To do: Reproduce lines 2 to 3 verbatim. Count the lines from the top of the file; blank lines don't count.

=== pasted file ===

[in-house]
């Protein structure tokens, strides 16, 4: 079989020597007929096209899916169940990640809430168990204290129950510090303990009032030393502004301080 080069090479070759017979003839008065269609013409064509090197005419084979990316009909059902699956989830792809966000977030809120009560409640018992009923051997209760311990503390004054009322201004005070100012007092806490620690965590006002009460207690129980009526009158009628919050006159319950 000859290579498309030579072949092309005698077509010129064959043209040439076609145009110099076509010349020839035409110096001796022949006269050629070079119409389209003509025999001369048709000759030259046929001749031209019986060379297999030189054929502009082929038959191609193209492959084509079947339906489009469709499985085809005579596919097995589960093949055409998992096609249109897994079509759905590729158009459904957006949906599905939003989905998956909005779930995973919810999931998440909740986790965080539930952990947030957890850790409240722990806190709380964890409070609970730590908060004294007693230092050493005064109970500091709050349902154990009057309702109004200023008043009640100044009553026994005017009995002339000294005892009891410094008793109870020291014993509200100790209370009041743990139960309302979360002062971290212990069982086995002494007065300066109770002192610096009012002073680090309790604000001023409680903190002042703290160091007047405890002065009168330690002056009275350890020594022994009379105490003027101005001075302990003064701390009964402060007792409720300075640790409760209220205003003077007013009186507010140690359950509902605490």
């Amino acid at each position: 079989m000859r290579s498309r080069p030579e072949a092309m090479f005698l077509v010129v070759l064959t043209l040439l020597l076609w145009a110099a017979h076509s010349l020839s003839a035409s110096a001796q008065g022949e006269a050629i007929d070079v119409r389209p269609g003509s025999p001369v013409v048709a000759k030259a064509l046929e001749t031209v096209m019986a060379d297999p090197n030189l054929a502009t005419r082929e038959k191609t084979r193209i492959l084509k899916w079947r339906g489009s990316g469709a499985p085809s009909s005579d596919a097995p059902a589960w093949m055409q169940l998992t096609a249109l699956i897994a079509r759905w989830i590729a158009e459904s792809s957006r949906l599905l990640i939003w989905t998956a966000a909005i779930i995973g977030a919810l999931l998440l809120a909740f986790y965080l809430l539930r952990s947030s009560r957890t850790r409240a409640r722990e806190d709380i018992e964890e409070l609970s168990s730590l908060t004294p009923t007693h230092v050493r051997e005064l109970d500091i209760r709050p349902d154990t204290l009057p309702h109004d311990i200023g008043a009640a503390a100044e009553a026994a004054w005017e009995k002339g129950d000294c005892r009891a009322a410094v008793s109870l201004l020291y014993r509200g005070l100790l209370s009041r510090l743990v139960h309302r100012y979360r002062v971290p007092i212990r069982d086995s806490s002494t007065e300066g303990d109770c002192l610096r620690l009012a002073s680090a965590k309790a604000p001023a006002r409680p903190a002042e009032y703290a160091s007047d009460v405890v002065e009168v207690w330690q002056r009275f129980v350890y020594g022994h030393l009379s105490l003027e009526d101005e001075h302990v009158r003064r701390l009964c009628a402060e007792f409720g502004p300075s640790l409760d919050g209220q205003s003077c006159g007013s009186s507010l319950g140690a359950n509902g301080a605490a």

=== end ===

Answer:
């Protein structure tokens, strides 16, 4: 079989020597007929096209899916169940990640809430168990204290129950510090303990009032030393502004301080 080069090479070759017979003839008065269609013409064509090197005419084979990316009909059902699956989830792809966000977030809120009560409640018992009923051997209760311990503390004054009322201004005070100012007092806490620690965590006002009460207690129980009526009158009628919050006159319950 000859290579498309030579072949092309005698077509010129064959043209040439076609145009110099076509010349020839035409110096001796022949006269050629070079119409389209003509025999001369048709000759030259046929001749031209019986060379297999030189054929502009082929038959191609193209492959084509079947339906489009469709499985085809005579596919097995589960093949055409998992096609249109897994079509759905590729158009459904957006949906599905939003989905998956909005779930995973919810999931998440909740986790965080539930952990947030957890850790409240722990806190709380964890409070609970730590908060004294007693230092050493005064109970500091709050349902154990009057309702109004200023008043009640100044009553026994005017009995002339000294005892009891410094008793109870020291014993509200100790209370009041743990139960309302979360002062971290212990069982086995002494007065300066109770002192610096009012002073680090309790604000001023409680903190002042703290160091007047405890002065009168330690002056009275350890020594022994009379105490003027101005001075302990003064701390009964402060007792409720300075640790409760209220205003003077007013009186507010140690359950509902605490």
């Amino acid at each position: 079989m000859r290579s498309r080069p030579e072949a092309m090479f005698l077509v010129v070759l064959t043209l040439l020597l076609w145009a110099a017979h076509s010349l020839s003839a035409s110096a001796q008065g022949e006269a050629i007929d070079v119409r389209p269609g003509s025999p001369v013409v048709a000759k030259a064509l046929e001749t031209v096209m019986a060379d297999p090197n030189l054929a502009t005419r082929e038959k191609t084979r193209i492959l084509k899916w079947r339906g489009s990316g469709a499985p085809s009909s005579d596919a097995p059902a589960w093949m055409q169940l998992t096609a249109l699956i897994a079509r759905w989830i590729a158009e459904s792809s957006r949906l599905l990640i939003w989905t998956a966000a909005i779930i995973g977030a919810l999931l998440l809120a909740f986790y965080l809430l539930r952990s947030s009560r957890t850790r409240a409640r722990e806190d709380i018992e964890e409070l609970s168990s730590l908060t004294p009923t007693h230092v050493r051997e005064l109970d500091i209760r709050p349902d154990t204290l009057p309702h109004d311990i200023g008043a009640a503390a100044e009553a026994a004054w005017e009995k002339g129950d000294c005892r009891a009322a410094v008793s109870l201004l020291y014993r509200g005070l100790l209370s009041r510090l743990v139960h309302r100012y979360r002062v971290p007092i212990r069982d086995s806490s002494t007065e300066g303990d109770c002192l610096r620690l009012a002073s680090a965590k309790a604000p001023a006002r409680p903190a002042e009032y703290a160091s007047d009460v405890v002065e009168v207690w330690q002056r009275f129980v350890y020594g022994h030393l009379s105490l003027e009526d101005e001075h302990v009158r003064r701390l009964c009628a402060e007792f409720g502004p300075s640790l409760d919050g209220q205003s003077c006159g007013s009186s507010l319950g140690a359950n509902g301080a605490a």